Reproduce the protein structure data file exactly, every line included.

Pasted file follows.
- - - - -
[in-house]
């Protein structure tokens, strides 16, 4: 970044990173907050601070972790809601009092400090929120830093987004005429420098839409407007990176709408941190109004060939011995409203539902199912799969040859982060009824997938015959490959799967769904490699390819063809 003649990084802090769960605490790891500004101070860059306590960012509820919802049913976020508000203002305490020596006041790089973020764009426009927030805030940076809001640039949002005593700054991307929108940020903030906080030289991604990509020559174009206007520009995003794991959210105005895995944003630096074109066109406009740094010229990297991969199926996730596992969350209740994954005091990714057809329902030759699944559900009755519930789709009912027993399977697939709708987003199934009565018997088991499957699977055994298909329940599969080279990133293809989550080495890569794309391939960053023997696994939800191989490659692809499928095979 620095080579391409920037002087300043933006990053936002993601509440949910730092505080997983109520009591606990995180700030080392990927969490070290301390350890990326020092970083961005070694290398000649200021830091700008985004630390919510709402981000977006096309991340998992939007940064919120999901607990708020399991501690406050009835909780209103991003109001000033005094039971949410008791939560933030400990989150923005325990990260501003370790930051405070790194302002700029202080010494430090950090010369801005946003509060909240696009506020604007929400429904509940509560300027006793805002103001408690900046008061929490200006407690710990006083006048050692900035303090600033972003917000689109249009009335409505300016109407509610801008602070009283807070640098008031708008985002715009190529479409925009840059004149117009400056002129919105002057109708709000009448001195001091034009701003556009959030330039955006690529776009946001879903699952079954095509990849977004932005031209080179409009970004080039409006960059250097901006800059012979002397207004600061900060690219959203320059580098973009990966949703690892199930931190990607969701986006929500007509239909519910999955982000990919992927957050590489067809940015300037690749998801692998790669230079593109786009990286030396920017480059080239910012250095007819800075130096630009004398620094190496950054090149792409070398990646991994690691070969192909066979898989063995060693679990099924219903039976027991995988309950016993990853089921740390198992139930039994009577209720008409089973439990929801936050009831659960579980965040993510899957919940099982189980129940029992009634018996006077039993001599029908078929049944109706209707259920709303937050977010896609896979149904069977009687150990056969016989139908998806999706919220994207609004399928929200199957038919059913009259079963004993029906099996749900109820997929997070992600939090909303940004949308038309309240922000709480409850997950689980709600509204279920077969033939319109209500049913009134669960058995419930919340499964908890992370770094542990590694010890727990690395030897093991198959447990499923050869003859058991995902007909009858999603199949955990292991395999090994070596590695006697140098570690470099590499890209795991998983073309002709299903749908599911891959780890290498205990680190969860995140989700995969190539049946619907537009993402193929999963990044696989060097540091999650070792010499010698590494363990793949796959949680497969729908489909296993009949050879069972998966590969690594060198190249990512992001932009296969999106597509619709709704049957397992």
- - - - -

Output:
[in-house]
């Protein structure tokens, strides 16, 4: 970044990173907050601070972790809601009092400090929120830093987004005429420098839409407007990176709408941190109004060939011995409203539902199912799969040859982060009824997938015959490959799967769904490699390819063809 003649990084802090769960605490790891500004101070860059306590960012509820919802049913976020508000203002305490020596006041790089973020764009426009927030805030940076809001640039949002005593700054991307929108940020903030906080030289991604990509020559174009206007520009995003794991959210105005895995944003630096074109066109406009740094010229990297991969199926996730596992969350209740994954005091990714057809329902030759699944559900009755519930789709009912027993399977697939709708987003199934009565018997088991499957699977055994298909329940599969080279990133293809989550080495890569794309391939960053023997696994939800191989490659692809499928095979 620095080579391409920037002087300043933006990053936002993601509440949910730092505080997983109520009591606990995180700030080392990927969490070290301390350890990326020092970083961005070694290398000649200021830091700008985004630390919510709402981000977006096309991340998992939007940064919120999901607990708020399991501690406050009835909780209103991003109001000033005094039971949410008791939560933030400990989150923005325990990260501003370790930051405070790194302002700029202080010494430090950090010369801005946003509060909240696009506020604007929400429904509940509560300027006793805002103001408690900046008061929490200006407690710990006083006048050692900035303090600033972003917000689109249009009335409505300016109407509610801008602070009283807070640098008031708008985002715009190529479409925009840059004149117009400056002129919105002057109708709000009448001195001091034009701003556009959030330039955006690529776009946001879903699952079954095509990849977004932005031209080179409009970004080039409006960059250097901006800059012979002397207004600061900060690219959203320059580098973009990966949703690892199930931190990607969701986006929500007509239909519910999955982000990919992927957050590489067809940015300037690749998801692998790669230079593109786009990286030396920017480059080239910012250095007819800075130096630009004398620094190496950054090149792409070398990646991994690691070969192909066979898989063995060693679990099924219903039976027991995988309950016993990853089921740390198992139930039994009577209720008409089973439990929801936050009831659960579980965040993510899957919940099982189980129940029992009634018996006077039993001599029908078929049944109706209707259920709303937050977010896609896979149904069977009687150990056969016989139908998806999706919220994207609004399928929200199957038919059913009259079963004993029906099996749900109820997929997070992600939090909303940004949308038309309240922000709480409850997950689980709600509204279920077969033939319109209500049913009134669960058995419930919340499964908890992370770094542990590694010890727990690395030897093991198959447990499923050869003859058991995902007909009858999603199949955990292991395999090994070596590695006697140098570690470099590499890209795991998983073309002709299903749908599911891959780890290498205990680190969860995140989700995969190539049946619907537009993402193929999963990044696989060097540091999650070792010499010698590494363990793949796959949680497969729908489909296993009949050879069972998966590969690594060198190249990512992001932009296969999106597509619709709704049957397992």